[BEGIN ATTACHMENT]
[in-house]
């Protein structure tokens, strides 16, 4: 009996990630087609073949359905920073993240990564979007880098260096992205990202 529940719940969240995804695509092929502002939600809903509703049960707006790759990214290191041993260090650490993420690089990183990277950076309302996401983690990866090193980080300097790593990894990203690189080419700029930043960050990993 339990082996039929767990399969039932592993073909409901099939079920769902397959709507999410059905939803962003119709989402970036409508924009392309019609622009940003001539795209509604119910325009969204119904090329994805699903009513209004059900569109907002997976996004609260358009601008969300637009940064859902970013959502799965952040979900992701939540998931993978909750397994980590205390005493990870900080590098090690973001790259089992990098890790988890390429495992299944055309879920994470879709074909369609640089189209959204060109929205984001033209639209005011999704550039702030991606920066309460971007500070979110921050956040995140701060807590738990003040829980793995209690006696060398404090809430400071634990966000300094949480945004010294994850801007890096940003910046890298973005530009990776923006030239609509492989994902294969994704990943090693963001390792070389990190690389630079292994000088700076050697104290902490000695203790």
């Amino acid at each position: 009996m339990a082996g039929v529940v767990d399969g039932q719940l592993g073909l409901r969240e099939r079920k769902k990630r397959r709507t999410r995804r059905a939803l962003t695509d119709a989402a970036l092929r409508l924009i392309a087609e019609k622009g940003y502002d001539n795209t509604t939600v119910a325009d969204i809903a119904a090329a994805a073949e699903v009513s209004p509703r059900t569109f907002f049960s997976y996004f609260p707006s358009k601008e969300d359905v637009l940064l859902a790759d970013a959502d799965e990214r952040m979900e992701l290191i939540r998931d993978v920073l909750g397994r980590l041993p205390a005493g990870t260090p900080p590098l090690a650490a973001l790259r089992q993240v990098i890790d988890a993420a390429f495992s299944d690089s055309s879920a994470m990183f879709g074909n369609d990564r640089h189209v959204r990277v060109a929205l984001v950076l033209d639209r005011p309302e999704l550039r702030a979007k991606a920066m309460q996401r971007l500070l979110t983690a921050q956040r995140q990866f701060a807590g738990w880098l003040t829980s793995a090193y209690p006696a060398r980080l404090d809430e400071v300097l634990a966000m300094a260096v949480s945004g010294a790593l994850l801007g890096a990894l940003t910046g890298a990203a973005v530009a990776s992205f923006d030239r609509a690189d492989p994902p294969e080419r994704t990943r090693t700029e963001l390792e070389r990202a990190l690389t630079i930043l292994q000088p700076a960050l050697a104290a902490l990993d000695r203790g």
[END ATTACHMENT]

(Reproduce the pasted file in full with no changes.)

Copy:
[in-house]
């Protein structure tokens, strides 16, 4: 009996990630087609073949359905920073993240990564979007880098260096992205990202 529940719940969240995804695509092929502002939600809903509703049960707006790759990214290191041993260090650490993420690089990183990277950076309302996401983690990866090193980080300097790593990894990203690189080419700029930043960050990993 339990082996039929767990399969039932592993073909409901099939079920769902397959709507999410059905939803962003119709989402970036409508924009392309019609622009940003001539795209509604119910325009969204119904090329994805699903009513209004059900569109907002997976996004609260358009601008969300637009940064859902970013959502799965952040979900992701939540998931993978909750397994980590205390005493990870900080590098090690973001790259089992990098890790988890390429495992299944055309879920994470879709074909369609640089189209959204060109929205984001033209639209005011999704550039702030991606920066309460971007500070979110921050956040995140701060807590738990003040829980793995209690006696060398404090809430400071634990966000300094949480945004010294994850801007890096940003910046890298973005530009990776923006030239609509492989994902294969994704990943090693963001390792070389990190690389630079292994000088700076050697104290902490000695203790």
């Amino acid at each position: 009996m339990a082996g039929v529940v767990d399969g039932q719940l592993g073909l409901r969240e099939r079920k769902k990630r397959r709507t999410r995804r059905a939803l962003t695509d119709a989402a970036l092929r409508l924009i392309a087609e019609k622009g940003y502002d001539n795209t509604t939600v119910a325009d969204i809903a119904a090329a994805a073949e699903v009513s209004p509703r059900t569109f907002f049960s997976y996004f609260p707006s358009k601008e969300d359905v637009l940064l859902a790759d970013a959502d799965e990214r952040m979900e992701l290191i939540r998931d993978v920073l909750g397994r980590l041993p205390a005493g990870t260090p900080p590098l090690a650490a973001l790259r089992q993240v990098i890790d988890a993420a390429f495992s299944d690089s055309s879920a994470m990183f879709g074909n369609d990564r640089h189209v959204r990277v060109a929205l984001v950076l033209d639209r005011p309302e999704l550039r702030a979007k991606a920066m309460q996401r971007l500070l979110t983690a921050q956040r995140q990866f701060a807590g738990w880098l003040t829980s793995a090193y209690p006696a060398r980080l404090d809430e400071v300097l634990a966000m300094a260096v949480s945004g010294a790593l994850l801007g890096a990894l940003t910046g890298a990203a973005v530009a990776s992205f923006d030239r609509a690189d492989p994902p294969e080419r994704t990943r090693t700029e963001l390792e070389r990202a990190l690389t630079i930043l292994q000088p700076a960050l050697a104290a902490l990993d000695r203790g």